- Nuge-McDavid-Archibald posted better totals than the visual implied. Trio played 7:18 together, won the shot share 6-3, no goals, 2-1 HDSC and 10-6 Corsi for five on five. McDavid picked up an assist on the only goal, Nuge was effective (at times spectacular) defensively all night. Archibald looked quiet but had two HDCS’s on the night. All numbers Natural Stat Trick.
- Ennis-Turris-Puljujarvi played 6:43, 3-5 shots, 0-1 goals and 1-1 HDSC. Corsi five on five 6-8. I thought the line showed well, especially when Turris had one dynamite chance early. JP to Ennis to Turris for a nice ripper, looked good. I’d like to see this line again.
- Nygard-Shore-Chiasson played 3:57, going 1-2 shots, no goals and 2-3 Corsi for five on five. It was a better trio than the previous fourth line.
- McDavid played with JP and Nuge for 3:07, 1-1 shots, 0-1 goals and 1-1 HDSC. 5-2 Corsi, and I saw them good but who knows if we’ll see them again.
LAST NIGHT’S PAIRINGS, GOALIE
- Nurse-Bear played 11:16 together, 7-7 shots, 0-1 goals, 2-2 HDSC and 11-11 Corsi five on five. Bear was late to the show on the Tatar (second) goal, he didn’t see the ice after that puck went in. Tippett: “The fifth one (goal against) is a poor, poor read by Ethan Bear.” The young blue was slow to recognize, but a pair of two minute shifts in the first period may have contributed to an “also in photo” moment. Bear’s read was not sharp, but his wheels weren’t turning at his usual pace on that play.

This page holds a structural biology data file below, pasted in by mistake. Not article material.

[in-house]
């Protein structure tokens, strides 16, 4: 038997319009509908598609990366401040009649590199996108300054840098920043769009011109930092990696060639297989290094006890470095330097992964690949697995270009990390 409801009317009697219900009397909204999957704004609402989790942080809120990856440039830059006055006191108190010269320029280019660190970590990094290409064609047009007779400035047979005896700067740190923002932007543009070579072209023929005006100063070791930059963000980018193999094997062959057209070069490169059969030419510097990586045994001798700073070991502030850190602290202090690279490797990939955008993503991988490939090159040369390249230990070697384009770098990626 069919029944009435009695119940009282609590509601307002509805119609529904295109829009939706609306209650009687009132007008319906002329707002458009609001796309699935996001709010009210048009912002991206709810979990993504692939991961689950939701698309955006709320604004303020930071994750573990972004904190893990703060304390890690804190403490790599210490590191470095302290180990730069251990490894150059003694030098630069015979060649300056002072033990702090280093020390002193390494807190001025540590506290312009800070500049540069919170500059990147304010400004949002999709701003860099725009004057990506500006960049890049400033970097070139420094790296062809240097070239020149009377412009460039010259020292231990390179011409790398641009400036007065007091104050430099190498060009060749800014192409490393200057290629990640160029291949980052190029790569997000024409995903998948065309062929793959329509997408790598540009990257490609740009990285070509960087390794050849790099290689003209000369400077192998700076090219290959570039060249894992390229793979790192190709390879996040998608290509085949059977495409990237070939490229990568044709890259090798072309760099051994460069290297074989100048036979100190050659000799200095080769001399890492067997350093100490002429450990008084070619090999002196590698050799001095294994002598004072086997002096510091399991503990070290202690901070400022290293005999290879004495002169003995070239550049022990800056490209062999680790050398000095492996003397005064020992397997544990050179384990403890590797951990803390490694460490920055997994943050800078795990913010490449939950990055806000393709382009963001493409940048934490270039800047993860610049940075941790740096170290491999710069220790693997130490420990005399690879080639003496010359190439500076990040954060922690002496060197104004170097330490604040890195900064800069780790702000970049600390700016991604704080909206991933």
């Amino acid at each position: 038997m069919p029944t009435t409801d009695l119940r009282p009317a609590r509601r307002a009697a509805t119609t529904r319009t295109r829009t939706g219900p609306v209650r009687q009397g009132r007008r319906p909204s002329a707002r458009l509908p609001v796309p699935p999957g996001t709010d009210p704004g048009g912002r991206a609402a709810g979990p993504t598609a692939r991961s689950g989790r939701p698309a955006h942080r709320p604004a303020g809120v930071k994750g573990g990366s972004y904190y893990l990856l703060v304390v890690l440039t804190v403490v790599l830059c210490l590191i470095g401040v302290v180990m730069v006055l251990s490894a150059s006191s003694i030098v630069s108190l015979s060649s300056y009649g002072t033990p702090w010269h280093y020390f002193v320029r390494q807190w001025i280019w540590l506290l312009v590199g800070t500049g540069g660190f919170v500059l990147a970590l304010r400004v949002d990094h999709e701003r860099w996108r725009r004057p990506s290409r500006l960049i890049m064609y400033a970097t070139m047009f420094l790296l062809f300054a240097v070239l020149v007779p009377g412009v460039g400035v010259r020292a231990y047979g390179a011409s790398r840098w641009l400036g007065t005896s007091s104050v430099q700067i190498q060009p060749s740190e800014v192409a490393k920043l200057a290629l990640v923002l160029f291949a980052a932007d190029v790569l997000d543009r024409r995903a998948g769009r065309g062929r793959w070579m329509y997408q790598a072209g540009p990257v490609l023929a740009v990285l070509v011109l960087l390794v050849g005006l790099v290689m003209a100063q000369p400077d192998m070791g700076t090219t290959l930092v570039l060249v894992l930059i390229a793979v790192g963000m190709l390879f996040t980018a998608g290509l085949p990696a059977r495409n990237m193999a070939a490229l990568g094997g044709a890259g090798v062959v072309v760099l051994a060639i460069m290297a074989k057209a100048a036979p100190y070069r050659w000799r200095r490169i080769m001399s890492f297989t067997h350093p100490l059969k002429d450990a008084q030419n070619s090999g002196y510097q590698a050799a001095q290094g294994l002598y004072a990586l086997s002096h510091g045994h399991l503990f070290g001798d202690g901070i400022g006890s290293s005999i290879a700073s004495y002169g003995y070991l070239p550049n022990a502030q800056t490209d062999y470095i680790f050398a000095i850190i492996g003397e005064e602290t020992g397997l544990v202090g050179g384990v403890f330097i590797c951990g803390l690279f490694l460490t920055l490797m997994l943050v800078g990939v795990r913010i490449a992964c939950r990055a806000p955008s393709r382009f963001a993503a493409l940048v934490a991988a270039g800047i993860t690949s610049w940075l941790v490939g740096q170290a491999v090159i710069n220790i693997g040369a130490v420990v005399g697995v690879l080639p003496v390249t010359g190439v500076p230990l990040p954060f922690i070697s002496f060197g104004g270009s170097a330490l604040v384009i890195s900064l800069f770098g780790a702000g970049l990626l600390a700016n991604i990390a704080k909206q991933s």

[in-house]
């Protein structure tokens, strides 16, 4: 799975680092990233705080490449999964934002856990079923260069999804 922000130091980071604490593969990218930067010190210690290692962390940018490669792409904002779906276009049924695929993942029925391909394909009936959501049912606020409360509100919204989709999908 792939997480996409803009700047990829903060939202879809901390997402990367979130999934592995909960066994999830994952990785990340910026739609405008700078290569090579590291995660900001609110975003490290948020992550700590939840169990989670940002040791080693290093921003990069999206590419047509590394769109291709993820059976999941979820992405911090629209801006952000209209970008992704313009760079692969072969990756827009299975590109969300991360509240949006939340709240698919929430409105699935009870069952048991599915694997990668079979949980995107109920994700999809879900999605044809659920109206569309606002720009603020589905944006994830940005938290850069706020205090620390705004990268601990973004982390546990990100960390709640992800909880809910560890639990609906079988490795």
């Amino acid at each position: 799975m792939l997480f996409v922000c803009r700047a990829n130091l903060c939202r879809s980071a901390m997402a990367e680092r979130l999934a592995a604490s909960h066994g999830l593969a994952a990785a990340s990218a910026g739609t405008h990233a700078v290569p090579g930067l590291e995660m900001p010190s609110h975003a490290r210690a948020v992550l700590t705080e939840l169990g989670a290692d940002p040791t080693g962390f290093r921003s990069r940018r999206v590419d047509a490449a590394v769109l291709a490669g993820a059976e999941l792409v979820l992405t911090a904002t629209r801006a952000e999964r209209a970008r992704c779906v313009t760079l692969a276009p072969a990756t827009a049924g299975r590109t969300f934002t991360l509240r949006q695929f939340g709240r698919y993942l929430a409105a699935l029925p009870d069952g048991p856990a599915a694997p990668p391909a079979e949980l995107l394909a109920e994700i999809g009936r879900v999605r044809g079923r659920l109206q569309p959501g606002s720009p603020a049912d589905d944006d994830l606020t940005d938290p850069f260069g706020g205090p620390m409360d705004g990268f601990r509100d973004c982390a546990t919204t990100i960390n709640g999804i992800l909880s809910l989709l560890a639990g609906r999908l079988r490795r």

- For me, Nurse’s decision to go for the hit on what turned into the first Tatar goal is the kind of break down that is easily avoided by a disciplined approach to defense.
- Both men will be needed, both men are over 50 percent in five on five shot and goal differential after three games, so there are good things happening despite some moments in last night’s game.
- Jones-Larsson played 11:40 together, going 5-4 shots, no goals, 0-1 HDSC and 10-9 Corsi for five on five. People are getting on Jones now, but his on ice shooting percentage is less than five percent and his on ice save percentage is .762. Those numbers will regress to the meat over time. I’d stay with him. Larsson had calm feet and defended well. Played a disciplined game.
- Koekkoek-Barrie played 10:01, going 7-5 shots, 1-0 goals, 4-1 HDSC and 16-10 Corsi for five on five. I’m liking this duo more and more, although am pleased to see Tippett using them as one of the bottom pairings. Played over five minutes scoreless against the Tatar-Danault-Gallagher line as a pairing, that trio sliced Edmonton 3-0 goals at five on five (although Barrie was on the ice for one of the goals against).
- Mikko Koskinen stopped 31 of 36, .861 save percentage. I think he can be faulted a little for the Petry badminton goal and the Petry seeing eye single goal. Gave up a leaky rebound on the Evans goal but there was a lot going on there, too. Either way, he was not good enough to steal the game, and Price was better but so was his team.
OILERS CENTERS FIVE ON FIVE GOAL DIFFERENTIAL
- Connor McDavid 4-3
- Leon Draisaitl 3-1
- Kyle Turris 0-4
- Jujhar Khaira 0-2
- Devin Shore 0-0
Draisaitl is actually 5-1 but two of his five on five on ice goals came on the McDavid line. Either way, the goal of the offseason, making sure the third and fourth lines contributed more, isn’t working through three games. Top two lines are working, need to get the Turris line going. Ennis looked good there.
DEFENSE FIVE ON FIVE ON ICE GOAL DIFFERENTIAL
- Darnell Nurse 5-3
- Ethan Bear 5-3
- Slater Koekkoek 1-2
- Tyson Barrie 1-3
- Adam Larsson 1-4
- Caleb Jones 1-5
I’d stay the course with Jones. I’d stay the course with Nurse-Bear. I might play the Koekkoek-Barrie pairing a little more.
Oilers fans may not want to hear this, but that Anderson line, combined with a fine coach and a more substantial NHL defense, plus Carey Price, may mean the Habs are going to be well clear of the Oilers this season. That was an outstanding performance last night. Full stop.